Monday, March 27, 2006
Democracy Island: A World of Boat People?
Democracy Island is a group of islands in Second Life, a privately owned, virtual world created in 2003 by San Francisco-based Linden Lab. People enter Second Life (SL) using "avatars," digital representations of themselves that may or may not bear any resemblance to their real appearance. (Some avatars have antennae or wings). Although the graphics look like those of a sophisticated computer game, a spokesperson for Linden Labs noted that SL is not "a video game, we call ourselves a platform.... It's a creative tool to build and do whatever you want." Although access is free, people must pay to buy land in SL and there are certain hardware requirements and software downloads necessary to enter the virtual world.
Democracy Island was first opened to the public in 2005. It is a creation of the Do Tank, a program of the Institute for Information Law and Policy at New York Law School. Democracy Island seeks to overcome some of the difficulties of civic participation by offering an online space that can be conveniently accessed from home or work to create a virtual town hall or fair ground where civic groups, citizens, and government agencies can meet and discuss public issues.
However, who will Democracy Island's visitors actually be? Will visitors to Democracy Island be active real-world citizens who learn how to navigate SL because they are interested in the island as a civic tool or will visitors be high-tech enthusiasts already familiar with SL who are only mildly interested in democracy? More importantly, although system requirements for SL are now "more in line with new [personal] computers that are coming out," how many people who are not already immersed in high-tech will feel comfortable entering a virtual world?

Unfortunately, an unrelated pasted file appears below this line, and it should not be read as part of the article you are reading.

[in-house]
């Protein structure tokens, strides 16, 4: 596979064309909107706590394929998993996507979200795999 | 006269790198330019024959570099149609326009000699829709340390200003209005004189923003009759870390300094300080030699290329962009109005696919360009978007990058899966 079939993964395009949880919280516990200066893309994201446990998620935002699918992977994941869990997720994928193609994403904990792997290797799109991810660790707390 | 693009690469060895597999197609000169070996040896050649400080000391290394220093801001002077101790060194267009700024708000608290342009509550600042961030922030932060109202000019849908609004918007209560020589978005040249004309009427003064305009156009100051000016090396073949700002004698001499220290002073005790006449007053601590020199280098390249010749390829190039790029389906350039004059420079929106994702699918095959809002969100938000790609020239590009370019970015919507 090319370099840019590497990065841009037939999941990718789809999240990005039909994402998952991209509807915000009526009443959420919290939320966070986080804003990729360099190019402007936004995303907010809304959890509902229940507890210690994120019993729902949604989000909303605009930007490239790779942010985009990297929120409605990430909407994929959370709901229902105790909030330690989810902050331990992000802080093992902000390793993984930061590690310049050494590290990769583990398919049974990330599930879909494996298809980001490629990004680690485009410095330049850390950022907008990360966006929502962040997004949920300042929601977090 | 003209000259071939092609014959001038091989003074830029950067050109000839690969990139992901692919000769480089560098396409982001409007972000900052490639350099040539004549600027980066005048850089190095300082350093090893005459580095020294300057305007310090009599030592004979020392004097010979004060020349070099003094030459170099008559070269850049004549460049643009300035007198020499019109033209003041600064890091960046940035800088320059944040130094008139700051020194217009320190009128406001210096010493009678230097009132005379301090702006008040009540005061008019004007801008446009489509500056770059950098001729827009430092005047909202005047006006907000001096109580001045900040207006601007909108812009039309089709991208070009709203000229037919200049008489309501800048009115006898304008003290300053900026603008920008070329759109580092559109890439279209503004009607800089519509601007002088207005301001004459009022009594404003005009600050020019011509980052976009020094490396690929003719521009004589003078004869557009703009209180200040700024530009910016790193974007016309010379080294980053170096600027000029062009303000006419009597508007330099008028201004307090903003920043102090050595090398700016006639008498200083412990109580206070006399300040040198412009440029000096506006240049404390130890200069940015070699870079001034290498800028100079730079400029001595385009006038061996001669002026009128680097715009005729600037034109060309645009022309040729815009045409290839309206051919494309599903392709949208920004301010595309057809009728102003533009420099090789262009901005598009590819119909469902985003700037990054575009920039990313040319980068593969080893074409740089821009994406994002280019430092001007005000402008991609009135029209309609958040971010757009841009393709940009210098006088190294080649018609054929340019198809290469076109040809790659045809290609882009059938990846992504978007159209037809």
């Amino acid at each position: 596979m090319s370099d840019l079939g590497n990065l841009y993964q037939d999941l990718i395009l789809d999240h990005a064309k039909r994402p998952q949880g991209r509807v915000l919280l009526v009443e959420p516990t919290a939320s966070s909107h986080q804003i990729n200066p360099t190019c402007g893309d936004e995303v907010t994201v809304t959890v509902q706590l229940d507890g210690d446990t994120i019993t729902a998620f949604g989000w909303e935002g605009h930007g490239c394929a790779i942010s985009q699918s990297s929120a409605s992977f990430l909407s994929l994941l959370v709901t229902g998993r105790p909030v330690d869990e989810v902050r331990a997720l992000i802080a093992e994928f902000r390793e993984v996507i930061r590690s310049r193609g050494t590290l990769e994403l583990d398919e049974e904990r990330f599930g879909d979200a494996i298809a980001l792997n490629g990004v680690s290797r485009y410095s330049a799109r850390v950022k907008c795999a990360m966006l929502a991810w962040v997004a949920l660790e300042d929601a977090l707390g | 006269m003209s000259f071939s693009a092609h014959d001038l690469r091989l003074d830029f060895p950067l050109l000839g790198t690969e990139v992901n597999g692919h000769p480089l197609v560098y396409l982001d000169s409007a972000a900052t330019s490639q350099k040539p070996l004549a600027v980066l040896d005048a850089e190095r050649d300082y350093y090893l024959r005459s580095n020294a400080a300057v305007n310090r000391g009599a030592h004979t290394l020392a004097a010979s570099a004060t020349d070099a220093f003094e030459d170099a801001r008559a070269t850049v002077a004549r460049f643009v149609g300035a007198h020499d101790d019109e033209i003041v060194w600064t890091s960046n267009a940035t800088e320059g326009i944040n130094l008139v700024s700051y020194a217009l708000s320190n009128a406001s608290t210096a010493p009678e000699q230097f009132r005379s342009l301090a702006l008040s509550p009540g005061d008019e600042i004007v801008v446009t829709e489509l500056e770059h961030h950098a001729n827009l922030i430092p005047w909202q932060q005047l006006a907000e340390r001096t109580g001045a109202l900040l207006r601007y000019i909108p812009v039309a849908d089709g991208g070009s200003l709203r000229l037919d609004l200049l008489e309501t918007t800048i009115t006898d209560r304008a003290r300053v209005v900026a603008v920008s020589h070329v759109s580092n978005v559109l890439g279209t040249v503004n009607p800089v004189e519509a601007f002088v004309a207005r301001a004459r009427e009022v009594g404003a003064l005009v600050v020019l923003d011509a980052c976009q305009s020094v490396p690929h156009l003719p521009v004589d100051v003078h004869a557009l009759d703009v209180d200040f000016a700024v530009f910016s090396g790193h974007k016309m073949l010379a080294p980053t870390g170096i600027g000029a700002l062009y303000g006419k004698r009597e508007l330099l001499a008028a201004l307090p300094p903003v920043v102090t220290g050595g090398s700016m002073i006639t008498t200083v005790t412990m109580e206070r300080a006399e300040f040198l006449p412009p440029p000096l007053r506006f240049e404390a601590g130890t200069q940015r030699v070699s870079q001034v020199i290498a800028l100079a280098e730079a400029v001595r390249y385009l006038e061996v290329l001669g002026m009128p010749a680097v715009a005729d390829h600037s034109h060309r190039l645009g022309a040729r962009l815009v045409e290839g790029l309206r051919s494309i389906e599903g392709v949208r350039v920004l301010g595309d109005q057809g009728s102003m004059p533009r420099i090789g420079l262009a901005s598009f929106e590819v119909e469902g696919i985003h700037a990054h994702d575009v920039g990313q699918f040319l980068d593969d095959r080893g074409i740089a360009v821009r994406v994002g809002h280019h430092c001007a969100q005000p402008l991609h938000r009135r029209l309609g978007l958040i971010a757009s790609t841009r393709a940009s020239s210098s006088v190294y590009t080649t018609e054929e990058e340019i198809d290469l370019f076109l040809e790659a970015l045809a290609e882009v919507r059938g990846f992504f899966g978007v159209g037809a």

This problem becomes more grave when one considers the developing world, arguably the place where innovative democracy-building tools are most needed. Current statistics tell us that outside Europe and North America, internet penetration rarely rises about 15% of any given population. However, anecdotal evidence indicates that, with the help of internet cafes, citizens of developing countries are ever increasing their acess to the internet. This is particularly true of young people in urban areas where, even in very poor countries, teenagers have e-mail accounts and use internet chat programs. Even if their access is much less frequent than in developing countries, they are still part of the internet generation.
In addition, most countries that are developing economically are also developing politically. It is in these countries, especially those with limited freedom of assembly, where a digital space for political meetings would be extremely useful. In countries like Iran or Cuba, which harrass opposition organizers, an anomymous digital space to hold meetings and meet with sympathizers and supporters from other countries would be invaluable.
However, to download the program and access SL it is necessary to own a new-model computer, no great feat for a citizen of the developed world, but a relative rarity among most of the world's citizens. What a great tragedy it will be if the revolutionary potential of Democracy Island remains inaccessible to the people who would benefit from it the most, if the few of the rich world are able to participate and the rest of the world's citizens are religated to the position of "boat people," kept far from the island's shores by the program's hardware and software requirements.
Certainly part of what makes Democracy Island exciting and innovative is the quality of the SL digital world, which necessarily has certain requirements for cache, RAM, etc. However, can the kernel of the Democracy Island idea be transferred to a more accessible space, a simple website, for example? The loss of image quality and animation complexity would correlate directly to an increase in accessiblity for the majority of the world's citizens, and then Democracy Island really could change the world.
Do Tank's Democracy Island Homepage
Online Virtual World Is Part Fantasy, Part Civics Experiment in InternetWeek
Avatars Among Us in Wired
Second Life on Wikipedia
Internet Usage Statistics by Internet World Stats
categories: redefining democratization_, the "developing" world_